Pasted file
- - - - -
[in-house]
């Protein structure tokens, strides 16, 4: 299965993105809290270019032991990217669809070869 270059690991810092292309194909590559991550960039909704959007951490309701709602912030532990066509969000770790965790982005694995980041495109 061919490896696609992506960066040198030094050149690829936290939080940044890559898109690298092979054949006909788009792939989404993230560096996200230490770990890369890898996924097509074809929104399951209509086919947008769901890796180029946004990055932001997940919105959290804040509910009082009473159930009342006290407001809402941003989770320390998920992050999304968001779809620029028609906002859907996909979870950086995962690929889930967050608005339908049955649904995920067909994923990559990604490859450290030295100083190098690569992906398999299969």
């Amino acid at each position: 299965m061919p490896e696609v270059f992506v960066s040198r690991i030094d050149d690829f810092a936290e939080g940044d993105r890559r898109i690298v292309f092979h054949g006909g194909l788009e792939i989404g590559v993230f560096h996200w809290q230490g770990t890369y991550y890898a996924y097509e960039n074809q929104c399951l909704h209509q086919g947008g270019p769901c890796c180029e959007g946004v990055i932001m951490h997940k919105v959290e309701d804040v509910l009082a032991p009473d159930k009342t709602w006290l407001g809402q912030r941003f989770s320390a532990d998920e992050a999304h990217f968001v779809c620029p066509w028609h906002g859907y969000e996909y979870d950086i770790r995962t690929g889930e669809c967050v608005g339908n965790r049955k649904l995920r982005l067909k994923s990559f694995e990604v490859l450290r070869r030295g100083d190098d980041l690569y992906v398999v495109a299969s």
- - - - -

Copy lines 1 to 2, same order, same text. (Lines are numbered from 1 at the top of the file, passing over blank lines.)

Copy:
[in-house]
């Protein structure tokens, strides 16, 4: 299965993105809290270019032991990217669809070869 270059690991810092292309194909590559991550960039909704959007951490309701709602912030532990066509969000770790965790982005694995980041495109 061919490896696609992506960066040198030094050149690829936290939080940044890559898109690298092979054949006909788009792939989404993230560096996200230490770990890369890898996924097509074809929104399951209509086919947008769901890796180029946004990055932001997940919105959290804040509910009082009473159930009342006290407001809402941003989770320390998920992050999304968001779809620029028609906002859907996909979870950086995962690929889930967050608005339908049955649904995920067909994923990559990604490859450290030295100083190098690569992906398999299969």